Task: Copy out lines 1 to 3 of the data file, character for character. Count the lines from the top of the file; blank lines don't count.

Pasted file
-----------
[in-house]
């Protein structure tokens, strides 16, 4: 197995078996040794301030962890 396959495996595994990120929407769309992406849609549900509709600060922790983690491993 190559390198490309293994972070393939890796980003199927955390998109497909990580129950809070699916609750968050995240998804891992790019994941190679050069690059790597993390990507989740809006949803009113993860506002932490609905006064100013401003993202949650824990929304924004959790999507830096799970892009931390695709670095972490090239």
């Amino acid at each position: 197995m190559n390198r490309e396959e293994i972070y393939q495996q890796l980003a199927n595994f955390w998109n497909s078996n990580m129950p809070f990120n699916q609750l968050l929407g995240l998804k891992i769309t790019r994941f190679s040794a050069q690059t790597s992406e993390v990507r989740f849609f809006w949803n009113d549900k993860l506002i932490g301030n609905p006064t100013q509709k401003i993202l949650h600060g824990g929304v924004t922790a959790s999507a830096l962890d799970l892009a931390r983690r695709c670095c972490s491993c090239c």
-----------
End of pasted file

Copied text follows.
[in-house]
């Protein structure tokens, strides 16, 4: 197995078996040794301030962890 396959495996595994990120929407769309992406849609549900509709600060922790983690491993 190559390198490309293994972070393939890796980003199927955390998109497909990580129950809070699916609750968050995240998804891992790019994941190679050069690059790597993390990507989740809006949803009113993860506002932490609905006064100013401003993202949650824990929304924004959790999507830096799970892009931390695709670095972490090239």
């Amino acid at each position: 197995m190559n390198r490309e396959e293994i972070y393939q495996q890796l980003a199927n595994f955390w998109n497909s078996n990580m129950p809070f990120n699916q609750l968050l929407g995240l998804k891992i769309t790019r994941f190679s040794a050069q690059t790597s992406e993390v990507r989740f849609f809006w949803n009113d549900k993860l506002i932490g301030n609905p006064t100013q509709k401003i993202l949650h600060g824990g929304v924004t922790a959790s999507a830096l962890d799970l892009a931390r983690r695709c670095c972490s491993c090239c």